Posttranscriptional regulation of chicken ccn2 gene expression by nucleophosmin/B23 during chondrocyte differentiation

Biodental Research Center, Okayama University Dental School, Okayama 700-8525, Japan.
Molecular and Cellular Biology (Impact Factor: 5.04). 09/2008; 28(19):6134-47. DOI: 10.1128/MCB.00495-08
Source: PubMed

ABSTRACT CCN2/CTGF is a multifunctional factor that plays a crucial role in the growth and differentiation of chondrocytes. The chicken ccn2 gene is regulated not only at the transcriptional level but also by the interaction between a posttranscriptional element in the 3' untranslated region (3'-UTR) and a cofactor. In the present study, we identified a nucleophosmin (NPM) (also called B23) as this cofactor. Binding of NPM to the element was confirmed, and subsequent analysis revealed a significant correlation between the decrease in cytosolic NPM and the increased stability of the ccn2 mRNA during chondrocyte differentiation in vivo. Furthermore, recombinant chicken NPM enhanced the degradation of chimeric RNAs containing the posttranscriptional cis elements in a chicken embryonic fibroblast extract in vitro. It is noteworthy that the RNA destabilization effect by NPM was far more prominent in the cytosolic extract of chondrocytes than in that of fibroblasts, representing a chondrocyte-specific action of NPM. Stimulation by growth factors to promote differentiation changed the subcellular distribution of NPM in chondrocytes, which followed the expected patterns from the resultant change in the ccn2 mRNA stability. Therefore, the present study reveals a novel aspect of NPM as a key player in the posttranscriptional regulation of ccn2 mRNA during the differentiation of chondrocytes.

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Available from: Seiji Kondo, Aug 25, 2015
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    • "For example, in another CCN family member, CCN2, cis-acting element of structure-anchored repression was discovered [Kondo et al., 2000; Kubota et al., 2000, 2005]. Furthermore, our group recently clarified that chicken ccn2 mRNA level is regulated by selective mRNA degradation under the collaboration of a structured mRNA element (5 0 –100/50) and nucleophosmin/B23 [Mukudai et al., 2008]. "
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    ABSTRACT: CCN1, a member of the CCN family of proteins, plays important physiological or pathological roles in a variety of tissues. In the present study, we initially found a highly guanine-cytosine (GC)-rich region of approximately 200 bp near the 5'-end of the open reading frame, which was always truncated by amplification of the corresponding cDNA region through the conventional polymerase chain reaction. An RNA in vitro folding assay and selective ribonuclease digestion of the corresponding segment of the ccn1 mRNA confirmed the involvement of a stable secondary structure. Subsequent RNA electromobility-shift assays demonstrated the specific binding of some cytoplasmic factor(s) in chicken embryo fibroblasts to the RNA segment. Moreover, the corresponding cDNA fragment strongly enhanced the expression of the reporter gene in cis at the 5'-end, but did not do so at the 3'-end. According to the results of a ribosomal assembly test, the effect of the mRNA segment can predominantly be ascribed to the enhancement of transport and/or entry of the mRNA into the ribosome. Finally, the minimal GC-rich mRNA segment that was predicted and demonstrated to form a secondary structure was confirmed to be a functional regulatory element. Thus, we here uncover a novel dual-functionality of the mRNA segment in the ccn1 open reading frame, which segment acts as a cis-element that mediates posttranscriptional gene regulation, while retaining the information for the amino acid sequence of the resultant protein.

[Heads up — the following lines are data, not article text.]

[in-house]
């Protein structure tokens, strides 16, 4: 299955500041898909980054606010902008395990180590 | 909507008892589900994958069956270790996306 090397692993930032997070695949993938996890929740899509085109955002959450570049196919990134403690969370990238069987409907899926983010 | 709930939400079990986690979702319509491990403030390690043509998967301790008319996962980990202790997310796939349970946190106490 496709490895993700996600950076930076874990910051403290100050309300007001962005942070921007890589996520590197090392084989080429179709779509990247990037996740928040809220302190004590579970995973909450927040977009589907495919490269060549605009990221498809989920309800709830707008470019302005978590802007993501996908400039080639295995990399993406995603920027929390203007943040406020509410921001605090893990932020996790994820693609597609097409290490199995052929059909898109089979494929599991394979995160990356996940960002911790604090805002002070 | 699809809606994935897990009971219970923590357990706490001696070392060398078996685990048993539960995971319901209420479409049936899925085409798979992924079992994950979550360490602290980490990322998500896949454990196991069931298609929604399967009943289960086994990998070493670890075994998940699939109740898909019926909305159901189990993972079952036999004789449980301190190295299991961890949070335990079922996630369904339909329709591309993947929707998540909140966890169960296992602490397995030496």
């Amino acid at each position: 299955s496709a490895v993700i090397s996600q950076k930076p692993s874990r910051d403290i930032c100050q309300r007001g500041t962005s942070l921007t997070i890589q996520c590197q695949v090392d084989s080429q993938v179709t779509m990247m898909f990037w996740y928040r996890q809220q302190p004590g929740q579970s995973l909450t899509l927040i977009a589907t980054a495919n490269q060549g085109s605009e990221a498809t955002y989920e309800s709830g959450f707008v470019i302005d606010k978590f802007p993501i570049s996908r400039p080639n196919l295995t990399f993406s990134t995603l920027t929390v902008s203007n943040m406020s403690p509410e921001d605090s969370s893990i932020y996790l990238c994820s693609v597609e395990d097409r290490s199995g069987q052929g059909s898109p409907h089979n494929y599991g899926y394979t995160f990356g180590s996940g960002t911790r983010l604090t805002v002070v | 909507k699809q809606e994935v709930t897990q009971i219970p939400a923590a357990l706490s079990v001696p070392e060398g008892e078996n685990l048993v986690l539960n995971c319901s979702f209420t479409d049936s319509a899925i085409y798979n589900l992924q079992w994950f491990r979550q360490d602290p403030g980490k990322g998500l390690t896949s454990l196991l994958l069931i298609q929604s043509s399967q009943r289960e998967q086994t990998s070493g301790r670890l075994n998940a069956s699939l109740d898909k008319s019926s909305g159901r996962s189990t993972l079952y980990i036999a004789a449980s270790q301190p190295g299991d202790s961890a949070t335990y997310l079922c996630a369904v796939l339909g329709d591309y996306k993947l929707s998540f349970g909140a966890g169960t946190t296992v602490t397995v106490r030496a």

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    • "Long open box denotes the UTR flanked by the coding sequence (CDS: upstream) and poly (A) tail (downstream). Cis-repressive RNA elements that were previously identified and designated ''CAESAR " [8] and ''3 0 -100/50 " [9] are also displayed in rectangular frames with their names. Solid and open small boxes indicate evolutionally conserved and non-conserved sequences, respectively, which were predicted to be the targets of the corresponding miRNAs. "
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    ABSTRACT: We searched for miRNAs that were down-regulated in chondrocytic cells and predicted to target CCN2/connective tissue growth factor (CCN2/CTGF) that promotes endochondral ossification. Among them, expression of miR-18a was most strongly repressed in chondrocytic cells. Reporter gene analysis confirmed the functionality of an miR-18a target in the 3'-untranslated region of Ccn2 mRNA, which was predicted in silico. Indeed, introduction of miR-18a efficiently repressed the CCN2 production from chondrocytic cells. Finally, transfected miR-18a significantly repressed the mature chondrocytic phenotype. Our present study revealed a regulatory role for miR-18a in chondrocytic differentiation through CCN2.
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    ABSTRACT: CCN2 (connective tissue growth factor (CTGF)/hypertrophic chondrocyte-specific gene product 24 (Hcs24)) is regulated at the transcriptional and posttranscriptional level. For example, an element in the its 3'untranslated region (3'-UTR) of the CCN2 mRNA controls message stability in chondrocytes. In a recent study, Mukudai and colleagues (2008) purified and identified a trans- factor protein binding to the minimal repressive cis element in the 3'-UTR of ccn2 mRNA and identify this protein as the multifunctional nucleolar phosphoprotein nucleophosmin (NPM) This commentary summarizes these observations.
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